Event Summary: Personal Branding

Did you know that your professional and intellectual capacity only accounts for 15% during your first impression? This means that non-verbal communication has much more influence on your first impression – it adds up to 85%! Your clothes, your behavior and your image define that first impression, so it is crucial to think about these things too.

The first seven seconds of a meeting will determine whether or not a potential employer, business partner or new client will like you. On Thursday September 29th TopFem organized a Network Event that focused on this topic: Personal Branding. Special guest speaker Jellie Mulder from the Nelleke Mulder Imago Group walked us through these important seven seconds.

 

First of all, Jellie Mulder reminded us of all the personal information that is already out there. LinkedIn and Facebook provide a lot of details about your personal life, so take a moment and think about which message you want to send into the world. Jellie then talked outfits. She showed us three alternative dress styles: casual, business-casual and formal-business attire. Her advice was to dress formal-business when you are meeting new clients or potential employers, because it is better to be overdressed than underdressed. Formal-business means dark clothing and layers, such as jackets over a blouse. Your skirt should not be too short, but your blouse may have a bright color to contrast with your dark suit and to make your total outfit fierce and powerful.

Second, Jellie told us what to do when you arrive at your destination. You should show your enthusiasm to everyone – from potential employer to receptionist. Make sure everybody catches your positive attitude. Jellie suggested that you are about 15 minutes early. If you are a little bit nervous, go to the bathroom and do the Amy Cuddy pose. This pose is also known as the superwoman pose and it gets your adrenalin flowing.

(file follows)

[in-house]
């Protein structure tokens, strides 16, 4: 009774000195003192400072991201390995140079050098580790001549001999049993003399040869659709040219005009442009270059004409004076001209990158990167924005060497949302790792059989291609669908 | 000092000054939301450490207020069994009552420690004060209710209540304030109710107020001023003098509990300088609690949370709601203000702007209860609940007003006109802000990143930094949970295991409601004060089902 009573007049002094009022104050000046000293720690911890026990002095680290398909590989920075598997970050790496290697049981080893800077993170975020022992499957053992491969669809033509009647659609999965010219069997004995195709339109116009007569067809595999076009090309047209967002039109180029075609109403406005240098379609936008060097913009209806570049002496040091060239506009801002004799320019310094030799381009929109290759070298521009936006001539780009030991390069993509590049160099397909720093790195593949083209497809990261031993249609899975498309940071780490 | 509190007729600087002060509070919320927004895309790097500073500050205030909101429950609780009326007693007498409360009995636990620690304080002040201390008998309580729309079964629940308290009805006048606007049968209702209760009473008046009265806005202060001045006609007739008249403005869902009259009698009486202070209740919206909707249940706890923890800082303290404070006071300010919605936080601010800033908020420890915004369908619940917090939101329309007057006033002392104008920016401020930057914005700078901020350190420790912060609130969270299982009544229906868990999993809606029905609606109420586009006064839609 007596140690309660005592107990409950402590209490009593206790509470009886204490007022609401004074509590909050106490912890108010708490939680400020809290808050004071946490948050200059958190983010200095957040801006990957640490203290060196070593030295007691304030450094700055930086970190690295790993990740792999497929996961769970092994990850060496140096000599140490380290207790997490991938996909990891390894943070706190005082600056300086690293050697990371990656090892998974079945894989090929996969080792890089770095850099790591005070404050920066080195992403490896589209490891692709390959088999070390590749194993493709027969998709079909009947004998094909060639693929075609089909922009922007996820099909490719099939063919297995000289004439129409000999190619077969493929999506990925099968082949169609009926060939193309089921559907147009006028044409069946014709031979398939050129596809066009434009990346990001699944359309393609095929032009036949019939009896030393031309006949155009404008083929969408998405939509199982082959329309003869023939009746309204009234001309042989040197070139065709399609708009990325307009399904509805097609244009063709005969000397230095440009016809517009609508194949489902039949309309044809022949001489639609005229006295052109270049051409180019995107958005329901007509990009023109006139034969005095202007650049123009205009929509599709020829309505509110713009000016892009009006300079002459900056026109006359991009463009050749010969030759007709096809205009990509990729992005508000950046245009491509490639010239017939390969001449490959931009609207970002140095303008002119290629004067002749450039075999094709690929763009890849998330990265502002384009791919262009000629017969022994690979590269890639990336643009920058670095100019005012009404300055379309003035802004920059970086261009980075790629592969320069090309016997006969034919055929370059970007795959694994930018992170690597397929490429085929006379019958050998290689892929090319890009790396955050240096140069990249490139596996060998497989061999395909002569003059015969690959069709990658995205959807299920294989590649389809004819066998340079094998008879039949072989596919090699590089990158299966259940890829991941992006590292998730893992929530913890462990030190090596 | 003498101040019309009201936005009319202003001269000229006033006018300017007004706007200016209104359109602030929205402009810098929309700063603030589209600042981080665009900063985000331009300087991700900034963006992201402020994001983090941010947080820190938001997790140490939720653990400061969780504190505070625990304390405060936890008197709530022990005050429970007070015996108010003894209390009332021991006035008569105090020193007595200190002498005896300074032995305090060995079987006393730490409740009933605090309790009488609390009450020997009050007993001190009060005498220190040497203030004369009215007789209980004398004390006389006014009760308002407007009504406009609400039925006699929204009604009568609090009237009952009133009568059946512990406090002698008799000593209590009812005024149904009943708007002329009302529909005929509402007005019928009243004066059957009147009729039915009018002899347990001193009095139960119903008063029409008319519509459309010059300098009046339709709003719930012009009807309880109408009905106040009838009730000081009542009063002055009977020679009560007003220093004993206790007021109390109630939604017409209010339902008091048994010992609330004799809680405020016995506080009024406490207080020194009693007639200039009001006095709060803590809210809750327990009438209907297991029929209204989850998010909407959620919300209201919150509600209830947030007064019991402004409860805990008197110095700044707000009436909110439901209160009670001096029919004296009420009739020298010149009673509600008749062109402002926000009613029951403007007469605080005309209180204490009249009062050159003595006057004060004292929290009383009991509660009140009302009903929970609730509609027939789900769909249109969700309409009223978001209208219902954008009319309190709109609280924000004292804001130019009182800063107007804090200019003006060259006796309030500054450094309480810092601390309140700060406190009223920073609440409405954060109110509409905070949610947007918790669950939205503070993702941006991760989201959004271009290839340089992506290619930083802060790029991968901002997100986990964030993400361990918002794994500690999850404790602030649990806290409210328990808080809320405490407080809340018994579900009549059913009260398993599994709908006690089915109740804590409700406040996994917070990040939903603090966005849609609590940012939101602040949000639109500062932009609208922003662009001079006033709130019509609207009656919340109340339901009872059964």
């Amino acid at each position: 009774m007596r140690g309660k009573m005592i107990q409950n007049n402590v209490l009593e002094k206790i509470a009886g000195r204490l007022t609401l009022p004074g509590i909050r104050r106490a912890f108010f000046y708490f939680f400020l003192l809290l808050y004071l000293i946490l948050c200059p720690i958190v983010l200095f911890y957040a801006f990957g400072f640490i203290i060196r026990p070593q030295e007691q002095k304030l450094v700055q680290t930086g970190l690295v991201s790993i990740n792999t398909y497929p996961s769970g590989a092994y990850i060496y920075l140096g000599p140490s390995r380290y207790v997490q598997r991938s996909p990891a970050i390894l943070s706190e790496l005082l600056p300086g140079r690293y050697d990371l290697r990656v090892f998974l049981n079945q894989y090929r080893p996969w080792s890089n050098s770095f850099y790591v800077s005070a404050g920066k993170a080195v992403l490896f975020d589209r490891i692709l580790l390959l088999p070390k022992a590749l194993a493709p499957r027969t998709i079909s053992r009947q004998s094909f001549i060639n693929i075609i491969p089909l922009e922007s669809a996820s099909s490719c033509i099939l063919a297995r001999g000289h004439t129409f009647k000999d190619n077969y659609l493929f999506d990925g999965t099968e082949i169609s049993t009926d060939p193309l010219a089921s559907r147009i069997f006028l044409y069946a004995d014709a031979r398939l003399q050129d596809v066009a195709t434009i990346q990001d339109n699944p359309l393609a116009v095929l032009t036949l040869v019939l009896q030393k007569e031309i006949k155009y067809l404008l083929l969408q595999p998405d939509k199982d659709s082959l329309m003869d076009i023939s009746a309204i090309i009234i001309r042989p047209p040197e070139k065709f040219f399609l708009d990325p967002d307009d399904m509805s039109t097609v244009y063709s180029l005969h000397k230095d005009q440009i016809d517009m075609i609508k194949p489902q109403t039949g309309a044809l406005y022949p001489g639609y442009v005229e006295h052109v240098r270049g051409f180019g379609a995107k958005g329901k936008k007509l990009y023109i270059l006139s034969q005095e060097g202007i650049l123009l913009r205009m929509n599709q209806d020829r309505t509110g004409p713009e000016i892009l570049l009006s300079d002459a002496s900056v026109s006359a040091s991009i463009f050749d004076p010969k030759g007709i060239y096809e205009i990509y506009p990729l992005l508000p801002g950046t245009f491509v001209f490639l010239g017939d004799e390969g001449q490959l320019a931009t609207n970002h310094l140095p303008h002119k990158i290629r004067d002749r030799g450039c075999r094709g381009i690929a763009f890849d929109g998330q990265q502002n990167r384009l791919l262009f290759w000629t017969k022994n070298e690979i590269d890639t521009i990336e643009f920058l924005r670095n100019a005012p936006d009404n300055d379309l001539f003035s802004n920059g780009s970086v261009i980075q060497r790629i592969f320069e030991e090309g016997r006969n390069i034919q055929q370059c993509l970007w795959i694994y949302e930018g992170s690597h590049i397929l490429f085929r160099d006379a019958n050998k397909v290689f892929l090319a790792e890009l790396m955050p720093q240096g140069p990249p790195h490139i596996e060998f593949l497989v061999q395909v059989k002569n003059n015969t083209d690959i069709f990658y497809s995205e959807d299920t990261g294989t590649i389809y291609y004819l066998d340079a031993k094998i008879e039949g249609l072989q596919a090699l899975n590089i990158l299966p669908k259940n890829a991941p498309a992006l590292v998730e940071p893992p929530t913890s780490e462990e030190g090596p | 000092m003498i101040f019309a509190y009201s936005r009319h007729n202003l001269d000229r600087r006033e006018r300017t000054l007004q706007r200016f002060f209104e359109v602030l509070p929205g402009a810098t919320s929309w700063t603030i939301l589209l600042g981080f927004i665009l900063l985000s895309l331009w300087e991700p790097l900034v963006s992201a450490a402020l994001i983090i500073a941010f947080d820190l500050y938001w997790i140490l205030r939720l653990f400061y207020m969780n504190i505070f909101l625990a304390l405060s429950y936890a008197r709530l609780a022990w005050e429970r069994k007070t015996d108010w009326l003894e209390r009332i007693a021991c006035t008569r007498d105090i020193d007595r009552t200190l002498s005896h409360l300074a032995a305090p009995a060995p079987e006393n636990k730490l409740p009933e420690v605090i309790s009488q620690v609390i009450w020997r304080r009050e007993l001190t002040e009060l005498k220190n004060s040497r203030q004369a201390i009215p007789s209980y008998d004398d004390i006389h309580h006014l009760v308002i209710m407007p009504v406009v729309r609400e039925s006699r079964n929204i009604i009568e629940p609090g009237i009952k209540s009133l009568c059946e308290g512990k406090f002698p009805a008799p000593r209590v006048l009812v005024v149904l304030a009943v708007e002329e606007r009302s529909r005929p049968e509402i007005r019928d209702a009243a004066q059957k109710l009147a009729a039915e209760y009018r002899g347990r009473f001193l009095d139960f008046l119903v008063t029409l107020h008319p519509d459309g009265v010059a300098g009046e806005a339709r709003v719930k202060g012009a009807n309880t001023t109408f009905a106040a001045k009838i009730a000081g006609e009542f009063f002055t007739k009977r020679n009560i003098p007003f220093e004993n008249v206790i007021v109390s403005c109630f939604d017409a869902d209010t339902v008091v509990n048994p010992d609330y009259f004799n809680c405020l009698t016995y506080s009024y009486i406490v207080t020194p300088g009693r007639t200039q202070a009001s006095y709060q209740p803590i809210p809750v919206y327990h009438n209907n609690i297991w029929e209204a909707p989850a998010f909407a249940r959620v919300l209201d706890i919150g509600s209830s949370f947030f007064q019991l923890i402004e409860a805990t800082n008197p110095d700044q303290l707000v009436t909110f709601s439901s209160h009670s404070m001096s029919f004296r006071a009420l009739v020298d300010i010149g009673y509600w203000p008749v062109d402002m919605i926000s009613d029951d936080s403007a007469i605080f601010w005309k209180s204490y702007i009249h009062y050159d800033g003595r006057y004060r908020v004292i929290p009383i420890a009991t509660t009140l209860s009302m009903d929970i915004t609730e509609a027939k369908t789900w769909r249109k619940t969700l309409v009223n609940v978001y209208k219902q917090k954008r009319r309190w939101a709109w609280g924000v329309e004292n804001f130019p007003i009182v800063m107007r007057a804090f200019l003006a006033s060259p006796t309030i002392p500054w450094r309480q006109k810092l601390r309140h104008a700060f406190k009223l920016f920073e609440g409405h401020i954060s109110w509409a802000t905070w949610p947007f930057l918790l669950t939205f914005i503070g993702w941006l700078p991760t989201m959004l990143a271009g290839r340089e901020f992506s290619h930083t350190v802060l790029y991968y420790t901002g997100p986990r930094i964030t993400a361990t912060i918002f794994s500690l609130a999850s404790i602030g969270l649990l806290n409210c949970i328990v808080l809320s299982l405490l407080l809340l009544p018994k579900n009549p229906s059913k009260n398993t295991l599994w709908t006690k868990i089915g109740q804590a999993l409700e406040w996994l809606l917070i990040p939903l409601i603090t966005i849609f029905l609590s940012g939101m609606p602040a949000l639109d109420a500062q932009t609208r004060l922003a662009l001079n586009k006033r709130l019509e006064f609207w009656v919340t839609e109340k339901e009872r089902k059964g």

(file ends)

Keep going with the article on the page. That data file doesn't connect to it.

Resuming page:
After striking this pose, you are ready to tackle those first seven seconds of your interview or meeting. It is show time! Shake hands, say your full name and compliment the other person. Do not make this a personal compliment, but a business compliment. Do say ‘Your company is very interesting’ and do not say ‘Your hair looks good’. This way you break the ice on a professional level. Jellie Mulder ended her interactive lecture with an ABC: Aandacht, Begrip, Complimenten (Attention, Understanding, Compliments). These three words are the key to your success. Keep in mind to pay attention to your own presentation, show understanding and make business compliments.

After Jellie Mulder, Emma Schutte took the stage and gave us advice about personal branding from her point of view as a young lawyer. Her motto is to be yourself. It is good to adjust yourself to the company, but should not lose your own personality along the way. She also told us that it is important to create your own moments to present yourself during meetings. Make sure you are heard and practice this during meetings. Last but not least, Emma told us to keep in mind with whom you are communicating. American business partners are mostly very open, whereas British business partners can be quite formal.

Our monthly drink ended with story-telling. Three young professionals shared their stories and our members, whether young professionals themselves or students, were able to ask any questions and to share their own stories.